One way to look at this is too look at his home stats in his days in Boston. He really wasn't a great HR threat (and wasn't even a regular the whole time) and still walked an awful lot.

Ruth 1914-1919

AB  H  2B 3B HR  BB   BA  OBP  SLG
Home 519 162 47 17 11 102 .312 .425 .532
Road 591 180 35 13 38  87 .305 .394 .601 


(splits from Pete Palmer's research. Might not match what Retrosheet has now, but I'd expect them to be close)

As you can see, not really a HR threat in Boston (those 11 HR are a substantial portion of the HR hit there in that time frame. It was practically an impossible HR park back then) and he actually walked more in Boston than on the road.

EDIT: Minor cleanup
   83. zack Posted: April 09, 2013 at 11:15 AM (#4408373)
The other day I was charting the number of events per game from 1955-2013, and the thing that jumped out besides the steady increase in strikeouts (delayed by the lowering of the mound), was that the biggest mover was HBPs, which generally followed the trend in strikeouts. The climbed slowly from around .2 per game to .24 in 1968, trended downward gradually to .16 in 1984, the shot up continually to around .37 in 2006. Then they diverige from K's and drop just as steadily as they climbed to .31 last year. Is the latter the removal of body armor?
   84. SoSH U at work Posted: April 09, 2013 at 11:23 AM (#4408381)
I'm with GuyM that you can't consider reducing K's solely (or even primarily) from the hitter's side. The reason K's have been ever-increasing is that there are unbalanced incentives between the pitcher and hitter. For the pitcher, more K's are always good*,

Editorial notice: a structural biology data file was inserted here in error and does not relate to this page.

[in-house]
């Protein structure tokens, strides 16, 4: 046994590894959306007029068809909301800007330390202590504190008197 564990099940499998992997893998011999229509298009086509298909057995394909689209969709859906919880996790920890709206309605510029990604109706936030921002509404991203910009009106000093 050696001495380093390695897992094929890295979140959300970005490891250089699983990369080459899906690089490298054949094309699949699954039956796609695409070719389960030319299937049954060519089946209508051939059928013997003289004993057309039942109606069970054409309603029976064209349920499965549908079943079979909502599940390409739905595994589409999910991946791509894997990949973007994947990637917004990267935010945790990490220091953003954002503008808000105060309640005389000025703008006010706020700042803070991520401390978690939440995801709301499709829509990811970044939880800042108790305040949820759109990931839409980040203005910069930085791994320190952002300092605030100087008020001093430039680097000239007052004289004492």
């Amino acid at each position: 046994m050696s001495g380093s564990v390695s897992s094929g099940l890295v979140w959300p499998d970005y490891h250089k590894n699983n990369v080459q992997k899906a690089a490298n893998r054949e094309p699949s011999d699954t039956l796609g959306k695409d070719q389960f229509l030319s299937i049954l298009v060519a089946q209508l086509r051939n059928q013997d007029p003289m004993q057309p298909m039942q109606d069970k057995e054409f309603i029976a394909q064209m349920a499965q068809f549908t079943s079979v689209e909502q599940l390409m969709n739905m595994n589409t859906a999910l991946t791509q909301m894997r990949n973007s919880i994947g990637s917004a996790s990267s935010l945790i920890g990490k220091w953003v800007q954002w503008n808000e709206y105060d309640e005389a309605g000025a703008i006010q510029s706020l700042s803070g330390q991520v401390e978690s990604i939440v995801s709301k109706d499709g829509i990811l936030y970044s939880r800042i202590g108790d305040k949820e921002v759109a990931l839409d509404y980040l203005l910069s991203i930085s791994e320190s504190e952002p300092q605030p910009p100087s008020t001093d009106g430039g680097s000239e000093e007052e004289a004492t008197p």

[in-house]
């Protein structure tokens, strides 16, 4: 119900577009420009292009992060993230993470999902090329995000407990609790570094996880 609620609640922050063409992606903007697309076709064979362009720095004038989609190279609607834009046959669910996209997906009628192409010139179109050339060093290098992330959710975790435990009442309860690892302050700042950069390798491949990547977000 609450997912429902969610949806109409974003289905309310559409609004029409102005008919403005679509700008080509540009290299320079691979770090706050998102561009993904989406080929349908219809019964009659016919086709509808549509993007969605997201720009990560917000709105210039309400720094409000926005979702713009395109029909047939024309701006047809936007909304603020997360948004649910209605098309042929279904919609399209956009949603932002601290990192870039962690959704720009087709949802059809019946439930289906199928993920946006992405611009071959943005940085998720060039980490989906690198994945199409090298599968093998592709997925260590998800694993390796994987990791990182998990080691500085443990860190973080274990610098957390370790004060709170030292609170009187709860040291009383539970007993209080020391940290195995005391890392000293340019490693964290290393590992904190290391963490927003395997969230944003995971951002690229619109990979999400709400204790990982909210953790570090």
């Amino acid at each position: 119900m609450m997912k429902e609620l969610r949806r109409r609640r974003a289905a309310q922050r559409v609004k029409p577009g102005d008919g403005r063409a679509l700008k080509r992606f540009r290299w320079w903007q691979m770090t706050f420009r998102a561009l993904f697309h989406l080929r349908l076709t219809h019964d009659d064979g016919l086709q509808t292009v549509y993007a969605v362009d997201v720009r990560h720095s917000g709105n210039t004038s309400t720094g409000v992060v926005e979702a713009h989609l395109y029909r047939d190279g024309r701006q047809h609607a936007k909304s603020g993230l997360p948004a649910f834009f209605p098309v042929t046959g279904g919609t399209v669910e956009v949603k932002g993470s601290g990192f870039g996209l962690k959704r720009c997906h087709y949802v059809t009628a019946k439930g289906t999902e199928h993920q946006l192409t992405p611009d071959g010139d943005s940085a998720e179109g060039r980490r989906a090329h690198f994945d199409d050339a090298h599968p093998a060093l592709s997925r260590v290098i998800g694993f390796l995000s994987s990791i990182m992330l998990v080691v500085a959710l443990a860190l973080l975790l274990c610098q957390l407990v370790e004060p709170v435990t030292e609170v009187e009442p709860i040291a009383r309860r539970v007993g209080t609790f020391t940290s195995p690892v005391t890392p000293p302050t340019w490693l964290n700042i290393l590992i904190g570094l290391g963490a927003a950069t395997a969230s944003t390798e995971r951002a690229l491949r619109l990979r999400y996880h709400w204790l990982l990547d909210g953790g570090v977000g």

But they've always been good, and always been perceived as being good (or at least the last 100 years) for the pitcher.

But there once was a strong anti-strikeout culture among batsmen. Striking out was considered a greater failiure than any other kind of out. It's been the relaxing of that attitude on the offensive side that has preceded the high K era we're in. There is no anti-strikeout stigma, even among light hitting types. Players are encouraged to step in and swing their hardest.

It's oft-stated that pitcher Ks are always good but batter Ks aren't really bad. But that's not really accurate. Sure, there's no difference between a K and any other kind of out as a batter. But there's also no difference between a K and any other kind of out for a pitcher (at least in the results sense, not in the predictive one). An out is an out on both sides of the ledger.

The more relevant question is, from the hitting side, is what's the difference between swinging and missing and making contact? And right now, from my perspective, the results gap isn't large enough between those two outcomes (part of my feeling is based on aesthetics and part on just the simple belief that swinging and missing should be the ultimate failure in the batter's box).

I'm not really sure how that's fixed, though I do think the bat handle width is a good place to start (I don't believe that any of these changes are going to simply trade HRs for groundouts to second. I don't see any reason to think it will reduce doubles, triples etc.). But echoing Harvey above, I do oppose major changes to the way the game is played.